Monday, October 10, 2022

SCHOOL OF ROCK -The Musical - Dramatic Productions.

Zac Raffan (Dewey) and cast.

Directed by Marty King – Musical Direction by Kat Tang

Choreography by Nathan Rutups – Costume Design by Miriam Miley-Read

Lighting Design by Jacob Aquilina – Sound Design by Kyle Moley

Presented by Dramatic Productions - Gungahlin Theatre, October 7th – 22nd.

Reviewed by Bill Stephens

The Ensemble - "School of Rock"

In presenting the first Canberra performances of the Andrew Lloyd-Webber musical, “School of Rock”,  Dramatic Productions uncovered enough talented young actor/musicians during auditions to be able to mount two casts of principals for the show, leading to a decision to field two casts, labelled “Small” and  “Tall”,  who perform the show on alternate nights.

The season opened with the “Small” cast, which refers to physical stature rather than age or talent.

“School of Rock” is based on the 2003 movie of the same name, and revolves around the character of Dewey, an out-of-work, would-be rock singer and guitarist, who spends his time fantasising himself as a rock-god. At this performance Dewey was played with unrestrained gusto and irresistible enthusiasm by Zach Raffan.  Dewey has been couch-surfing in the apartment of his best friend, Ned, much to the chagrin of Ned’s girlfriend, Patti, who wants Dewey out.

In an effort to raise his back-rent, Dewey passes himself off as a substitute teacher in a prestigious school. After identifying musical talent in his students, Dewey forms a band of fifth-graders in the hope of winning the forthcoming Battle of the Bands contest.

Zac Raffan (Dewey) and cast

The show is performed on an attractive, versatile setting equipped with lots of unexpected pull-outs and pull-downs efficiently operated by the large cast to represent a variety of locales, with the sound cranked-up to rock concert level – well it is a rock musical after all.

The witty costumes by Miriam Miley-Read, spot-on choreography by Nathan Rutups,  performed with enthusiasm by the entire cast,  and the great rock-sound achieved by Kat Tang’s terrific unseen but definitely heard band, all added to the enjoyment of Marty King’s well-rehearsed direction.    

Delightful performances abound among the adults in the cast led by Taylor Paliaga as the imposing headmistress, Rosalie Mullins who eventually melts under Dewey’s charm offensive, though not before unexpectedly dashing off a few bars of Mozart’s Queen of the Night Aria, thereby confirming the oft-repeated rumour that Lloyd-Webber often seeks inspiration for his songs from classical sources.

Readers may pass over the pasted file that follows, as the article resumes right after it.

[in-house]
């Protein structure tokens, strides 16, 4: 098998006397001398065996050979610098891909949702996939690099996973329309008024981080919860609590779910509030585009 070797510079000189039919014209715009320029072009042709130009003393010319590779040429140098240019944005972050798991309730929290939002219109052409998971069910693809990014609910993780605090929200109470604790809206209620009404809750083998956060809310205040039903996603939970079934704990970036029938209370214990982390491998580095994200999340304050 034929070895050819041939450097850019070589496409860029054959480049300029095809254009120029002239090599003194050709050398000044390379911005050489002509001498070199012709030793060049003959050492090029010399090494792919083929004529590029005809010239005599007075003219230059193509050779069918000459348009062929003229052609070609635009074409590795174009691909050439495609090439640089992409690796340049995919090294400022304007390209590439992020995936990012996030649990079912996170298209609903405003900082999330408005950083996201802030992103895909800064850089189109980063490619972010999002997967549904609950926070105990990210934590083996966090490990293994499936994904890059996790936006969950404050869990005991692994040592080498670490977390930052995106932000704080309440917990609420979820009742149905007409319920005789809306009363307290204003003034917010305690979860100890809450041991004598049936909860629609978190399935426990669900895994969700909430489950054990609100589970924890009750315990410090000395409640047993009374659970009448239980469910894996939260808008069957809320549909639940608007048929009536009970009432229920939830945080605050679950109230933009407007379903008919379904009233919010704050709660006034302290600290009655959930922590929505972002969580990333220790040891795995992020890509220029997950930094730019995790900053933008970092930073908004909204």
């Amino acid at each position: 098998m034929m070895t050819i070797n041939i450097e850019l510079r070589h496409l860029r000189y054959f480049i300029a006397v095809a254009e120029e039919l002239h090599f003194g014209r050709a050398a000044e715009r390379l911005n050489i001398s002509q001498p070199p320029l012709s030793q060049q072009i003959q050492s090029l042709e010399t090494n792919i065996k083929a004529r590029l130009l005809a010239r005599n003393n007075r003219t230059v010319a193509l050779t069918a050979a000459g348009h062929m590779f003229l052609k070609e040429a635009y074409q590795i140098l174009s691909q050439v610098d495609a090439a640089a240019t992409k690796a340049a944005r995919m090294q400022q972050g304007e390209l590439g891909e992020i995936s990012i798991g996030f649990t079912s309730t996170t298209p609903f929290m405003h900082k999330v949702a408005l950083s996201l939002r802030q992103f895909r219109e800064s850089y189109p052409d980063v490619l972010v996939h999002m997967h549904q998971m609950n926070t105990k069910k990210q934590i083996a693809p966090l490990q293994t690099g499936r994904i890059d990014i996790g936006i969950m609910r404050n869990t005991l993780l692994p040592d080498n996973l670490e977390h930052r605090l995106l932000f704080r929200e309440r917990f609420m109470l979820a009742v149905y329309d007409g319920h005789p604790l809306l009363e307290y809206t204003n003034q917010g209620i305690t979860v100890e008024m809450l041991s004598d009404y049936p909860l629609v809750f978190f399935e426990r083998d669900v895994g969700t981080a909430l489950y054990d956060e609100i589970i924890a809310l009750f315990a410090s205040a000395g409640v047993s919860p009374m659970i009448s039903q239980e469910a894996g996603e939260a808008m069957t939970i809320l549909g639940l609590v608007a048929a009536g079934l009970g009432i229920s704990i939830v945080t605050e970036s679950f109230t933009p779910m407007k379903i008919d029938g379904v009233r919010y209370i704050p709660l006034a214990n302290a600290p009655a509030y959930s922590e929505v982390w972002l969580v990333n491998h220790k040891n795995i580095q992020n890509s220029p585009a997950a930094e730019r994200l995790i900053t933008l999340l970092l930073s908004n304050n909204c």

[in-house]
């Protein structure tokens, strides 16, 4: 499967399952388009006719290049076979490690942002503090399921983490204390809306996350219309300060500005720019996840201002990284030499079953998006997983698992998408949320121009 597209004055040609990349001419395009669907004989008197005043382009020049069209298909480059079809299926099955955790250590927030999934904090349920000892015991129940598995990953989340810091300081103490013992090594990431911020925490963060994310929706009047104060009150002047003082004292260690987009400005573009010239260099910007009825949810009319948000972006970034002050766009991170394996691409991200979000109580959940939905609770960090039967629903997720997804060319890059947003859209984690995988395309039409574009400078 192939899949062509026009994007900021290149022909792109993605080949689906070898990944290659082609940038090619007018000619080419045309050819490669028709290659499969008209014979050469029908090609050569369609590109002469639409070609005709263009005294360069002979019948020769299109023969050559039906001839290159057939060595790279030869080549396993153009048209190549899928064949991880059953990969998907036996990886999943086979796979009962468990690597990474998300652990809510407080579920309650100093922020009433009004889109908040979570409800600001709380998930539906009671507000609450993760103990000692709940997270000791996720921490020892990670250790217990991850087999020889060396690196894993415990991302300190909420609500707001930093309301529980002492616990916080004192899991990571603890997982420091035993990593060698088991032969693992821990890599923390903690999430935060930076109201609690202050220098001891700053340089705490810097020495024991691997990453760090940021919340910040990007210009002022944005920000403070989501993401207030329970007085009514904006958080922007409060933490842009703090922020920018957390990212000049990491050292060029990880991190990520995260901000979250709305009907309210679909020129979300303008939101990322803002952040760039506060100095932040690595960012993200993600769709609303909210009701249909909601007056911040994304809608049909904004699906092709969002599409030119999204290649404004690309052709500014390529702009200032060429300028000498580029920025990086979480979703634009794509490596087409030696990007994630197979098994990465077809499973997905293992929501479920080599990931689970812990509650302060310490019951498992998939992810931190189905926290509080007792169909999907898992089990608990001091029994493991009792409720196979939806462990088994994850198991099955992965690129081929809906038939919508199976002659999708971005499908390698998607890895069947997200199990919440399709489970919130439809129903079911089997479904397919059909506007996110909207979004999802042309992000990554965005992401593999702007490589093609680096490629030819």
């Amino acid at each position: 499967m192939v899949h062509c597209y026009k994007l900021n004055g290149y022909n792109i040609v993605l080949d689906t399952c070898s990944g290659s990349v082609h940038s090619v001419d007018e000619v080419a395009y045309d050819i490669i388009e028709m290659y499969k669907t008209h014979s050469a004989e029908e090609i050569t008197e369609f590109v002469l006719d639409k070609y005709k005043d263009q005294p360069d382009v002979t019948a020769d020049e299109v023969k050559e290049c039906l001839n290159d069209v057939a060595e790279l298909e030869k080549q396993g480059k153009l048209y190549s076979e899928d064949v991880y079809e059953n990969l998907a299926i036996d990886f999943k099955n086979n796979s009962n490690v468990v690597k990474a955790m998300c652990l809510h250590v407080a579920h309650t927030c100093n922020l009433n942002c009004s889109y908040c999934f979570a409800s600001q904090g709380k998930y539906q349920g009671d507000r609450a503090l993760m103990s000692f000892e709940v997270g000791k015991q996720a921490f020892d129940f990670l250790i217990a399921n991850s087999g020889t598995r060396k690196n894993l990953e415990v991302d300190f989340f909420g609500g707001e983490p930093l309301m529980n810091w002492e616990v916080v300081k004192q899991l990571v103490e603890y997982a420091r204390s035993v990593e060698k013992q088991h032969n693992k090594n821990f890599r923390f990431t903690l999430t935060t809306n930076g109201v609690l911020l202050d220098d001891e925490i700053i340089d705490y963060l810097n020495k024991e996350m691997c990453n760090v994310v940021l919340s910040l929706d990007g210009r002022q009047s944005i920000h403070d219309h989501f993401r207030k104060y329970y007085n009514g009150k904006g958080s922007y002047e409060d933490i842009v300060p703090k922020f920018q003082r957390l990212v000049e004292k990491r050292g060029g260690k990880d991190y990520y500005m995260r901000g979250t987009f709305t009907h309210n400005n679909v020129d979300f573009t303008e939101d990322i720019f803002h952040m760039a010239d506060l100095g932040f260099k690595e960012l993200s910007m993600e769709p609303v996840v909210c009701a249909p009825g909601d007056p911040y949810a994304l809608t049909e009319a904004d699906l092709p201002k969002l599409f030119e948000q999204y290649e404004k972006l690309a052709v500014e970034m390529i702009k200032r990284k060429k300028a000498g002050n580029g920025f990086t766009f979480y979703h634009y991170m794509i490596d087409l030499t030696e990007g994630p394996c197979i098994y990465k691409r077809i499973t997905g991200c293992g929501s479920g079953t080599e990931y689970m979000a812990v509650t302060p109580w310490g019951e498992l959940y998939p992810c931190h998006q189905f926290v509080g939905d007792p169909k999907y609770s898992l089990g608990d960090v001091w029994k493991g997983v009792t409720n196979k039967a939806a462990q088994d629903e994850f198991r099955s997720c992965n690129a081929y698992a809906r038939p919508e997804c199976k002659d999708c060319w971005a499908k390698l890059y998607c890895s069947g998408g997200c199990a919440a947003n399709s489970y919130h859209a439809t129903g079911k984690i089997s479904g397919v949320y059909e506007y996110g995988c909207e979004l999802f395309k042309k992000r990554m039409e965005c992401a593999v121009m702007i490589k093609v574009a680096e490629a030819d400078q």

Equally impressive are Courtney Hayden as Ned’s over-bearing girlfriend, Patti, Bradley McDowell as Dewey’s best friend, Ned, and Giuliana Baggoley as the stitched-up Mrs Sheinkope.

But inevitably it’s the young members of the cast who steal the show with their confident acting and brilliant musicianship. Outstanding among them, 11 year old Zayn O’Shaughnessy as Zack who amazes with his prodigious mastery of the rock-guitar.  

Zayn O'Shaughnessy (Zac) and members of the band.

Anneke Hollier-Smith on keyboards, Zoe Fox on bass guitar and Sujaan Biddle on percussion all provide show-stopping moments.

Hester McDonald as the shy Tomika, captivates with her beautiful voice doing justice to the best song in the show, “If Only You would Listen”, as did Lincoln Newell asserting himself as the budding designer, Billy;  Edith Baggoley as the ever-efficient know-all, Summer;  and Jacqueline Tatam, quite adorable as Sophie.

Dramatic Productions are on a winner with this excellently produced and performed musical. If the “Tall” cast, led by Max Gambale as Dewey, is anywhere near as captivating as the “Small” cast, and there’s no reason to doubt that they are, then audiences will find it hard to resist the temptation to see both casts to choose their own favourites.


                                                 Images by Janelle McMenamin

           This review first published in CANBERRA CITY NEWS on 09.10.22